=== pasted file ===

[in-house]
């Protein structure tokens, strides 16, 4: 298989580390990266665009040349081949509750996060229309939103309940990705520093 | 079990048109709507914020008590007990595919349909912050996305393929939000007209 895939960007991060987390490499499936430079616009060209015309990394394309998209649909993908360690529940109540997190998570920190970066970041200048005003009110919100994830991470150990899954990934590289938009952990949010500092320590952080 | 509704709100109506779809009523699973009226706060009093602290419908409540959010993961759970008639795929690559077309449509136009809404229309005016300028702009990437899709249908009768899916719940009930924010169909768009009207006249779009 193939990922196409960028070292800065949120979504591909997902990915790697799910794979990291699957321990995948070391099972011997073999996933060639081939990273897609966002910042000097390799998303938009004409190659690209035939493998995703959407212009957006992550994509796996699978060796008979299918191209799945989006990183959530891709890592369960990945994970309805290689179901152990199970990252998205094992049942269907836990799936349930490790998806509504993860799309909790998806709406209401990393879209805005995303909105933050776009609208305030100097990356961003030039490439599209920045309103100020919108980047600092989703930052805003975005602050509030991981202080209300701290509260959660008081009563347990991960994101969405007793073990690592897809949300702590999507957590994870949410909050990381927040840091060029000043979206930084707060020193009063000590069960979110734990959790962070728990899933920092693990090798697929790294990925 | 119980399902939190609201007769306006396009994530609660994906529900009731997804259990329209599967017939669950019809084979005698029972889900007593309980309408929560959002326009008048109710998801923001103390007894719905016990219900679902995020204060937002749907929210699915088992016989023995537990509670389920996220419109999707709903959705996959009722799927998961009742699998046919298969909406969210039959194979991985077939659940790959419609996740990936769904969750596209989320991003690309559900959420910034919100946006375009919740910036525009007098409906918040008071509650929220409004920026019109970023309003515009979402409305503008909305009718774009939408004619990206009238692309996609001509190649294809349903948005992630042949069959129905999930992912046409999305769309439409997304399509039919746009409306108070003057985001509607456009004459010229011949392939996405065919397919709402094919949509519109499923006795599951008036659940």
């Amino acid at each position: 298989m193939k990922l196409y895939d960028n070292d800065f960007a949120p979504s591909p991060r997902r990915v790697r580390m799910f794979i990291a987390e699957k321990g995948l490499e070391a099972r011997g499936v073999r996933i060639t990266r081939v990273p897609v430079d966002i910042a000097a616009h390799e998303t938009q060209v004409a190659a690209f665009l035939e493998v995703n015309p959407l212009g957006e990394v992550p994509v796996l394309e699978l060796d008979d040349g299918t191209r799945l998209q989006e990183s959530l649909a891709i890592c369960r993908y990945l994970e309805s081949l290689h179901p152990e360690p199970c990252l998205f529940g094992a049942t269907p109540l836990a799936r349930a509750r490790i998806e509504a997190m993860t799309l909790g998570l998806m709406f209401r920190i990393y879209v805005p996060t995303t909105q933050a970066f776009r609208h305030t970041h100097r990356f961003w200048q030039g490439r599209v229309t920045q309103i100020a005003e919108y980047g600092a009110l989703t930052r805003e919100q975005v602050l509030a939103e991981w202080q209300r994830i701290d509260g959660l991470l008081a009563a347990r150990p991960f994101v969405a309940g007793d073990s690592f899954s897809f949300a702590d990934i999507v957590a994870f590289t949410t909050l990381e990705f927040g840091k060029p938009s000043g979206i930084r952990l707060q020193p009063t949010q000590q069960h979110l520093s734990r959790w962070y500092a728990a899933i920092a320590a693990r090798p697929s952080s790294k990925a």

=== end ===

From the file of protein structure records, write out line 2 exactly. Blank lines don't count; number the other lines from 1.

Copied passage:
């Protein structure tokens, strides 16, 4: 298989580390990266665009040349081949509750996060229309939103309940990705520093 | 079990048109709507914020008590007990595919349909912050996305393929939000007209 895939960007991060987390490499499936430079616009060209015309990394394309998209649909993908360690529940109540997190998570920190970066970041200048005003009110919100994830991470150990899954990934590289938009952990949010500092320590952080 | 509704709100109506779809009523699973009226706060009093602290419908409540959010993961759970008639795929690559077309449509136009809404229309005016300028702009990437899709249908009768899916719940009930924010169909768009009207006249779009 193939990922196409960028070292800065949120979504591909997902990915790697799910794979990291699957321990995948070391099972011997073999996933060639081939990273897609966002910042000097390799998303938009004409190659690209035939493998995703959407212009957006992550994509796996699978060796008979299918191209799945989006990183959530891709890592369960990945994970309805290689179901152990199970990252998205094992049942269907836990799936349930490790998806509504993860799309909790998806709406209401990393879209805005995303909105933050776009609208305030100097990356961003030039490439599209920045309103100020919108980047600092989703930052805003975005602050509030991981202080209300701290509260959660008081009563347990991960994101969405007793073990690592897809949300702590999507957590994870949410909050990381927040840091060029000043979206930084707060020193009063000590069960979110734990959790962070728990899933920092693990090798697929790294990925 | 119980399902939190609201007769306006396009994530609660994906529900009731997804259990329209599967017939669950019809084979005698029972889900007593309980309408929560959002326009008048109710998801923001103390007894719905016990219900679902995020204060937002749907929210699915088992016989023995537990509670389920996220419109999707709903959705996959009722799927998961009742699998046919298969909406969210039959194979991985077939659940790959419609996740990936769904969750596209989320991003690309559900959420910034919100946006375009919740910036525009007098409906918040008071509650929220409004920026019109970023309003515009979402409305503008909305009718774009939408004619990206009238692309996609001509190649294809349903948005992630042949069959129905999930992912046409999305769309439409997304399509039919746009409306108070003057985001509607456009004459010229011949392939996405065919397919709402094919949509519109499923006795599951008036659940």